Appetite hormones and the transition to hyperphagia in children with Prader-Willi syndrome.Int J Obes (Lond) 2012; 36(12):1564-70IJ
Prader-Willi syndrome (PWS) is a genetic neurodevelopmental disorder with several nutritional phases during childhood proceeding from poor feeding, through normal eating without and with obesity, to hyperphagia and life-threatening obesity, with variable ages of onset. We investigated whether differences in appetite hormones may explain the development of abnormal eating behaviour in young children with PWS.
In this cross-sectional study, children with PWS (n=42) and controls (n=9) aged 7 months-5 years were recruited. Mothers were interviewed regarding eating behaviour, and body mass index (BMI) was calculated. Fasting plasma samples were assayed for insulin, leptin, glucose, peptide YY (PYY), ghrelin and pancreatic polypeptide (PP).
There was no significant relationship between eating behaviour in PWS subjects and the levels of any hormones or insulin resistance, independent of age. Fasting plasma leptin levels were significantly higher (mean ± s.d.: 22.6 ± 12.5 vs 1.97 ± 0.79 ng ml(-1), P=0.005), and PP levels were significantly lower (22.6 ± 12.5 vs 69.8 ± 43.8 pmol l(-1), P<0.001) in the PWS group compared with the controls, and this was independent of age, BMI, insulin resistance or IGF-1 levels. However, there was no significant difference in plasma insulin, insulin resistance or ghrelin levels between groups, though PYY declined more rapidly with age but not BMI in PWS subjects.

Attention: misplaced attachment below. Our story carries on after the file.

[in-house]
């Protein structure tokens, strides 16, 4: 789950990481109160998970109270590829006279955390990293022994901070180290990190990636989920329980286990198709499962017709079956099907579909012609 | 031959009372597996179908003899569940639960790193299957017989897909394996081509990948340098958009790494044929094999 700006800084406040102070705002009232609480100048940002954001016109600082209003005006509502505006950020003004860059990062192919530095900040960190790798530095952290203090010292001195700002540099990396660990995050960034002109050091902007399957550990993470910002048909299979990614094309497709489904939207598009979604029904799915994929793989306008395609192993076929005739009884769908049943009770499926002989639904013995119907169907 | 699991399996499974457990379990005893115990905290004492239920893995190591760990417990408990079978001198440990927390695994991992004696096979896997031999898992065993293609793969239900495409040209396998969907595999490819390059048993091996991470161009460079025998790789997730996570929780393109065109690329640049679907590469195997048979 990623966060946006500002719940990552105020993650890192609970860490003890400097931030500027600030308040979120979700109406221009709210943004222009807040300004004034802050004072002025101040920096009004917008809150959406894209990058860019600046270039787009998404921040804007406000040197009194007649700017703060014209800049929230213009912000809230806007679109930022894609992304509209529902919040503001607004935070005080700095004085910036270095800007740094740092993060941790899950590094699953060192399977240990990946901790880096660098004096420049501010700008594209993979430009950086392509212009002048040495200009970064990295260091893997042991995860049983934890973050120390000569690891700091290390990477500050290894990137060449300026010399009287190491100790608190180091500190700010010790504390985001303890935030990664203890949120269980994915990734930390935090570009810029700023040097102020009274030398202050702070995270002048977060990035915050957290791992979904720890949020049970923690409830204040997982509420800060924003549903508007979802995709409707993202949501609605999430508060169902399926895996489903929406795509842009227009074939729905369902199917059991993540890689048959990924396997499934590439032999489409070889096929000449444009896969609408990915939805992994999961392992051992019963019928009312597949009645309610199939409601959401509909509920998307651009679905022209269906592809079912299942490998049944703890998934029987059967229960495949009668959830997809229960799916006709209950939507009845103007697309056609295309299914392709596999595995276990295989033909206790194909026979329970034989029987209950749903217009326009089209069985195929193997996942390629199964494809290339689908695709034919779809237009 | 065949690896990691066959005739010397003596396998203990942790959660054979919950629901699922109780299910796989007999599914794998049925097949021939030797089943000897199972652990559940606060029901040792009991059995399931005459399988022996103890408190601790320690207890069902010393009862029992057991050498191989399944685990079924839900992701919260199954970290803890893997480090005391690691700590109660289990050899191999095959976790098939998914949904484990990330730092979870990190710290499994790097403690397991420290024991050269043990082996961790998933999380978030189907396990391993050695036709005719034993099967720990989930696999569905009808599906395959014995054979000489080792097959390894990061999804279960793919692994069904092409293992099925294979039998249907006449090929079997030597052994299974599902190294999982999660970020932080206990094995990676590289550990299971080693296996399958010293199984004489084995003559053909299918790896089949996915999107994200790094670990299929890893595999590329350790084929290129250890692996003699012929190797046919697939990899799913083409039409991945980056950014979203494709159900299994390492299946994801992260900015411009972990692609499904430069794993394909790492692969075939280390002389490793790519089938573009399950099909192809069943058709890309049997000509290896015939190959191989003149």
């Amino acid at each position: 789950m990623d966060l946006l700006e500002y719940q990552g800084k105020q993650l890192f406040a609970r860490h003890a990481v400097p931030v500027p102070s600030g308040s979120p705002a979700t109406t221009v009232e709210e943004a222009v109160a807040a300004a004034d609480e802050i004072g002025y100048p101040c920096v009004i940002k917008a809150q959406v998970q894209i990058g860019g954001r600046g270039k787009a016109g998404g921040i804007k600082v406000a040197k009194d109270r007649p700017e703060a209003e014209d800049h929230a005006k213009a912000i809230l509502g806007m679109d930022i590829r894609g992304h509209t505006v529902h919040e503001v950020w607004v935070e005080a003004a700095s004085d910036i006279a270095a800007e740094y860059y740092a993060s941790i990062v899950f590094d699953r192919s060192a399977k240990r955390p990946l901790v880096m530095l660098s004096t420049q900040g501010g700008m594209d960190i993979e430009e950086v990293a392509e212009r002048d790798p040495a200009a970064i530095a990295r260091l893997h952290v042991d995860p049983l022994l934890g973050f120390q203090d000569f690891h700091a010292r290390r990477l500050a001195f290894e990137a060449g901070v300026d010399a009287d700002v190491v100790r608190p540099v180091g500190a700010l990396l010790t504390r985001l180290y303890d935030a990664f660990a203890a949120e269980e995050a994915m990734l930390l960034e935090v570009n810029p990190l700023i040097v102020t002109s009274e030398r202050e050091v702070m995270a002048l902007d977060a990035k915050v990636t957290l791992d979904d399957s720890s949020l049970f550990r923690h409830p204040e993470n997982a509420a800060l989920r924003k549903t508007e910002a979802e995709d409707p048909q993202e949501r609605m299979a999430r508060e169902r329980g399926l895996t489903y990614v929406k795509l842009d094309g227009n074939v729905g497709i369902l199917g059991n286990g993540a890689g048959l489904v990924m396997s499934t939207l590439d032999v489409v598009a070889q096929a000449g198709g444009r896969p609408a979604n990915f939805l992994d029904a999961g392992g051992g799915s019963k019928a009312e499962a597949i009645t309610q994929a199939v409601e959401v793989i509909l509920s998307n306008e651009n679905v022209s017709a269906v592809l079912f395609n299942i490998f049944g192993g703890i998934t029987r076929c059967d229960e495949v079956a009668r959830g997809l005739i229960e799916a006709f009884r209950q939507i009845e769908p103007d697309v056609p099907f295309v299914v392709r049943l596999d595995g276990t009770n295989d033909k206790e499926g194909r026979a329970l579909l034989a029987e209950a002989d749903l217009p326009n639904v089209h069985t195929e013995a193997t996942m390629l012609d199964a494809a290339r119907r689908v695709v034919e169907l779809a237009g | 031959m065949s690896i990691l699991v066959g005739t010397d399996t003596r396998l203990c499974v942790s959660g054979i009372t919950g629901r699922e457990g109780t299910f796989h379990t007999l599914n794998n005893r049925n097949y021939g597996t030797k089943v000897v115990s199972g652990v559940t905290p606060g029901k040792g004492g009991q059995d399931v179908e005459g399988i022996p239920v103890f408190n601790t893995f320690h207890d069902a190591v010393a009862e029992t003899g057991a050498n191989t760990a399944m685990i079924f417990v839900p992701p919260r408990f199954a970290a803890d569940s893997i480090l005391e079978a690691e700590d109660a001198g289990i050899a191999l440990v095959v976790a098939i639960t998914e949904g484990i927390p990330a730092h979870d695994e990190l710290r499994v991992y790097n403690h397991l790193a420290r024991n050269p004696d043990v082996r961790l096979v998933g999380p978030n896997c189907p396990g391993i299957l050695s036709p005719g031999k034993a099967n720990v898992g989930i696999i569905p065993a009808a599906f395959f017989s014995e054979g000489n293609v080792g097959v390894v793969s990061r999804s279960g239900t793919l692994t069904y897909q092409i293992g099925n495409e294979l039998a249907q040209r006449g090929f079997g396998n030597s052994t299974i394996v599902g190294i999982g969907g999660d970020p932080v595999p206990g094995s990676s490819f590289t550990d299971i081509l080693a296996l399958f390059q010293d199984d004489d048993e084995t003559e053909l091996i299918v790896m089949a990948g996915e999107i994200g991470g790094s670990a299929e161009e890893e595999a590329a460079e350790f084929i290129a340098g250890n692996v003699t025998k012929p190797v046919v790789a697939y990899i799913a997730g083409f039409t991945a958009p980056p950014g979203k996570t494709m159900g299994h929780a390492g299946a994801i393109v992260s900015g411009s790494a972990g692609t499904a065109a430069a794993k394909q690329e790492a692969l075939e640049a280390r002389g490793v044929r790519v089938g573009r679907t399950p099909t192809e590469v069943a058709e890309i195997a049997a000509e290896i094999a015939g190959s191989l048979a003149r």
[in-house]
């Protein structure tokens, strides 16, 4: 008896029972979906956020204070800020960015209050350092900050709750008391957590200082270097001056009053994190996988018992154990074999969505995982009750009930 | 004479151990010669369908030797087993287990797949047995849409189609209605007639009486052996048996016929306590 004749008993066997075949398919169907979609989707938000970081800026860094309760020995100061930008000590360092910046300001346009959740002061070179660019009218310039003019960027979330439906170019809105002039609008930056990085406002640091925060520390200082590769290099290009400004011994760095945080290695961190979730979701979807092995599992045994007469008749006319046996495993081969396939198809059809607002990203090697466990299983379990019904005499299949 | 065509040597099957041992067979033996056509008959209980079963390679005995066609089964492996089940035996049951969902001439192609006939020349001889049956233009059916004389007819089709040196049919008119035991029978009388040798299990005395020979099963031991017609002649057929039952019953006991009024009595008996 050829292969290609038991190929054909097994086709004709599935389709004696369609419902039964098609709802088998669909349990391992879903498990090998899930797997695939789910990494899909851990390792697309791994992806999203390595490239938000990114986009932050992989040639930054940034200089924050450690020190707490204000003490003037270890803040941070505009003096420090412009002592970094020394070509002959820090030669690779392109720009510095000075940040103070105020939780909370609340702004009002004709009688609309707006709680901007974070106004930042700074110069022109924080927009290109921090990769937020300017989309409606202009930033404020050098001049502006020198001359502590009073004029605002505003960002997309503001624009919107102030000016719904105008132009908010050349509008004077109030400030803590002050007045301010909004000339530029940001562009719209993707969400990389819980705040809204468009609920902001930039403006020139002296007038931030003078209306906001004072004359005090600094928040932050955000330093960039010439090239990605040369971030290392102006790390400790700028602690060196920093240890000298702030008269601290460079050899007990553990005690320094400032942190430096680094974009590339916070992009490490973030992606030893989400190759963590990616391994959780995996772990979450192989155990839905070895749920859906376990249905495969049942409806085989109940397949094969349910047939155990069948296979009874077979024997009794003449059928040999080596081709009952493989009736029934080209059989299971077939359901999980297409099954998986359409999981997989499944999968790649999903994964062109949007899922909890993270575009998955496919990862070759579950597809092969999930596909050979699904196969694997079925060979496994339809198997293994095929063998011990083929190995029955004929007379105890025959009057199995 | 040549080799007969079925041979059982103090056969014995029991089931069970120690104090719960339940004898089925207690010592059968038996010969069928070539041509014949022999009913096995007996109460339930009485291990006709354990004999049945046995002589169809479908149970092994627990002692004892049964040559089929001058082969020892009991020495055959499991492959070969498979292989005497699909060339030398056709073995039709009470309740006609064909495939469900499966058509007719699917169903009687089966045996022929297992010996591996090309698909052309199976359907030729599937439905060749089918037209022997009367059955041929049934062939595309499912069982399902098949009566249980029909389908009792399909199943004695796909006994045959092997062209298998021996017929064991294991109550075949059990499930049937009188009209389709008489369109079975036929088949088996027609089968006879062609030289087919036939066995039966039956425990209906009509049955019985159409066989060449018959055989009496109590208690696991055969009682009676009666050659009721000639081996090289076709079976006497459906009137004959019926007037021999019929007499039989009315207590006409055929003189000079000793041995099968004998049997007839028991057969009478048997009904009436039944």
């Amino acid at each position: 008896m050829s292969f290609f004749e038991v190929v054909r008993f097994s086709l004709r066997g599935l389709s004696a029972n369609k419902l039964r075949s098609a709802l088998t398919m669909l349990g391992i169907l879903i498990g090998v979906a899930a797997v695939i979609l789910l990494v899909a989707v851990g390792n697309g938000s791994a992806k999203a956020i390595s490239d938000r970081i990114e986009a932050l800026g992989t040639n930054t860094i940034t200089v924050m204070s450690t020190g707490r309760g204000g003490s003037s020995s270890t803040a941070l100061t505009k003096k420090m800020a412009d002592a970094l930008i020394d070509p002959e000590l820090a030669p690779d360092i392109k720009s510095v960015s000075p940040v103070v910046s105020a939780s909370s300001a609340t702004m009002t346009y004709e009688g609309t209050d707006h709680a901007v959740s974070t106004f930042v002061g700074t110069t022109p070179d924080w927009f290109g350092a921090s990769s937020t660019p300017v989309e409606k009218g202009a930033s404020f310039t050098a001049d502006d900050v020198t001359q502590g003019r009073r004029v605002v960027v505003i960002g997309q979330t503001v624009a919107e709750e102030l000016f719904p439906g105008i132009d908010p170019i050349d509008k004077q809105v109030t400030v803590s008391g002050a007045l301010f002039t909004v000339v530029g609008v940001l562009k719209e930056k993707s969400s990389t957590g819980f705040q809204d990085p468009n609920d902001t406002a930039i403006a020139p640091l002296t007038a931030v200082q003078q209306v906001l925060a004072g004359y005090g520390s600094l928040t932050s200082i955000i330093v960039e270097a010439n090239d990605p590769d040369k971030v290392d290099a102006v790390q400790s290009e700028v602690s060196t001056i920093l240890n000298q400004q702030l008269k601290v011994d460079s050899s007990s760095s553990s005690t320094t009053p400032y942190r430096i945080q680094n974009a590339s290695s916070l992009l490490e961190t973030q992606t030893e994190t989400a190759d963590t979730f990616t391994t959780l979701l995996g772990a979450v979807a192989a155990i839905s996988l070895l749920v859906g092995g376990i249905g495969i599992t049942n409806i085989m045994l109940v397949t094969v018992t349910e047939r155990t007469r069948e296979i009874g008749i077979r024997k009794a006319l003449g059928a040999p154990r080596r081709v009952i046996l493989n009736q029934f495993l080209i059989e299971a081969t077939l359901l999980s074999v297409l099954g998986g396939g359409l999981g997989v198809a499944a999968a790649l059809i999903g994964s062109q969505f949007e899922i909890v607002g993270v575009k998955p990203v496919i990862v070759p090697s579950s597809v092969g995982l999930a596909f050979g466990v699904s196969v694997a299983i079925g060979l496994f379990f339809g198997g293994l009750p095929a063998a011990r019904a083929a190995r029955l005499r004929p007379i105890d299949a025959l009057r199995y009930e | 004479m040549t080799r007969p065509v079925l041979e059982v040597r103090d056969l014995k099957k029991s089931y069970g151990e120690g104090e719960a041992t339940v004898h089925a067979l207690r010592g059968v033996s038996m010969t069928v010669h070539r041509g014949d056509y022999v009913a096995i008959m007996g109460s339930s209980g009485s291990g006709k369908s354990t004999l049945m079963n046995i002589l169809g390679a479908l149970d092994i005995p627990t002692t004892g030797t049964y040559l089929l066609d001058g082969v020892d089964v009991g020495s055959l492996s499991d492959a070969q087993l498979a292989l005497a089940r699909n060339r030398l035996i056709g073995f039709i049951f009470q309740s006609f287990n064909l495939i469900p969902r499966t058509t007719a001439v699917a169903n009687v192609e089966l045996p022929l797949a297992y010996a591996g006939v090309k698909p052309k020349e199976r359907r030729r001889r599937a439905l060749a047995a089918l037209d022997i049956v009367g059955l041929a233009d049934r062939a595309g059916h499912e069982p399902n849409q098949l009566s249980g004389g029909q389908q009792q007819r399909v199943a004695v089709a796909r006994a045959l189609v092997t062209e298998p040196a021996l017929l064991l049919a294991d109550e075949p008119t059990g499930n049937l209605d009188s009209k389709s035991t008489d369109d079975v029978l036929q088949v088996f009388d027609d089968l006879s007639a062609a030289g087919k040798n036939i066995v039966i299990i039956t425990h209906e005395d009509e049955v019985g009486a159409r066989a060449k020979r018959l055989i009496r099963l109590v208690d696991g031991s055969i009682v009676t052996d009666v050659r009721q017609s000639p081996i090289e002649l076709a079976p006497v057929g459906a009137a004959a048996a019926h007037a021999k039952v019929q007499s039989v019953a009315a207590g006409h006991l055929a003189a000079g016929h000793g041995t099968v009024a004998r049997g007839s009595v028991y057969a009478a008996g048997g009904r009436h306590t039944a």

Even under the age of 5 years, PWS is associated with low levels of anorexigenic PP, as in older children and adults. Hyperghrelinaemia or hypoinsulinaemia was not seen in these young children with PWS. Change in these appetite hormones was not associated with the timing of the transition to the characteristic hyperphagic phase. However, abnormal and/or delayed development or sensitivity of the effector pathways of these appetitive hormones (for example, parasympathetic and central nervous system) may interact with low PP levels, and later hyperghrelinaemia or hypoinsulinaemia, to contribute to hyperphagia in PWS.